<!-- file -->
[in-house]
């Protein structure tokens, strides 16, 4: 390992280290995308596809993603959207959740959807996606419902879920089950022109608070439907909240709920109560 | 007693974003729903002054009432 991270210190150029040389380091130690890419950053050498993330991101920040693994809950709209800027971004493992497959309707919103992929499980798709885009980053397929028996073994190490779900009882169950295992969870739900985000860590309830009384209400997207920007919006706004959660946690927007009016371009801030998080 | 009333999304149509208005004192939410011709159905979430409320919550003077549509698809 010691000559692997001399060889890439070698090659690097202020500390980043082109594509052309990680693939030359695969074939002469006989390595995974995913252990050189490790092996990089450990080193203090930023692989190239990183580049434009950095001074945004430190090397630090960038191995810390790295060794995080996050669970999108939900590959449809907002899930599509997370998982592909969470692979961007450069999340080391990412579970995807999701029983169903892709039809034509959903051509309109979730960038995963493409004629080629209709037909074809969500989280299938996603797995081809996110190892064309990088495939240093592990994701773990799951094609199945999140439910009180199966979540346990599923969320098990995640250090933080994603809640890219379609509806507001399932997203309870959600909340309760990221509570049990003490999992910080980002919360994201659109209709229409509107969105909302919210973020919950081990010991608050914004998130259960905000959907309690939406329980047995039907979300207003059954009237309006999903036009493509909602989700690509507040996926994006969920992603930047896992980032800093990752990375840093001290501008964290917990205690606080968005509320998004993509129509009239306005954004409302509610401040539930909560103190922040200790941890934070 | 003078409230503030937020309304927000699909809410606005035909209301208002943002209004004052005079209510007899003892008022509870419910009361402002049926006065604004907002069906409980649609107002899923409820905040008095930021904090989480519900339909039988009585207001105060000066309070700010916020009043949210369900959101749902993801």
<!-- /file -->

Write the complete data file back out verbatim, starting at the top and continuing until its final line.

[in-house]
């Protein structure tokens, strides 16, 4: 390992280290995308596809993603959207959740959807996606419902879920089950022109608070439907909240709920109560 | 007693974003729903002054009432 991270210190150029040389380091130690890419950053050498993330991101920040693994809950709209800027971004493992497959309707919103992929499980798709885009980053397929028996073994190490779900009882169950295992969870739900985000860590309830009384209400997207920007919006706004959660946690927007009016371009801030998080 | 009333999304149509208005004192939410011709159905979430409320919550003077549509698809 010691000559692997001399060889890439070698090659690097202020500390980043082109594509052309990680693939030359695969074939002469006989390595995974995913252990050189490790092996990089450990080193203090930023692989190239990183580049434009950095001074945004430190090397630090960038191995810390790295060794995080996050669970999108939900590959449809907002899930599509997370998982592909969470692979961007450069999340080391990412579970995807999701029983169903892709039809034509959903051509309109979730960038995963493409004629080629209709037909074809969500989280299938996603797995081809996110190892064309990088495939240093592990994701773990799951094609199945999140439910009180199966979540346990599923969320098990995640250090933080994603809640890219379609509806507001399932997203309870959600909340309760990221509570049990003490999992910080980002919360994201659109209709229409509107969105909302919210973020919950081990010991608050914004998130259960905000959907309690939406329980047995039907979300207003059954009237309006999903036009493509909602989700690509507040996926994006969920992603930047896992980032800093990752990375840093001290501008964290917990205690606080968005509320998004993509129509009239306005954004409302509610401040539930909560103190922040200790941890934070 | 003078409230503030937020309304927000699909809410606005035909209301208002943002209004004052005079209510007899003892008022509870419910009361402002049926006065604004907002069906409980649609107002899923409820905040008095930021904090989480519900339909039988009585207001105060000066309070700010916020009043949210369900959101749902993801």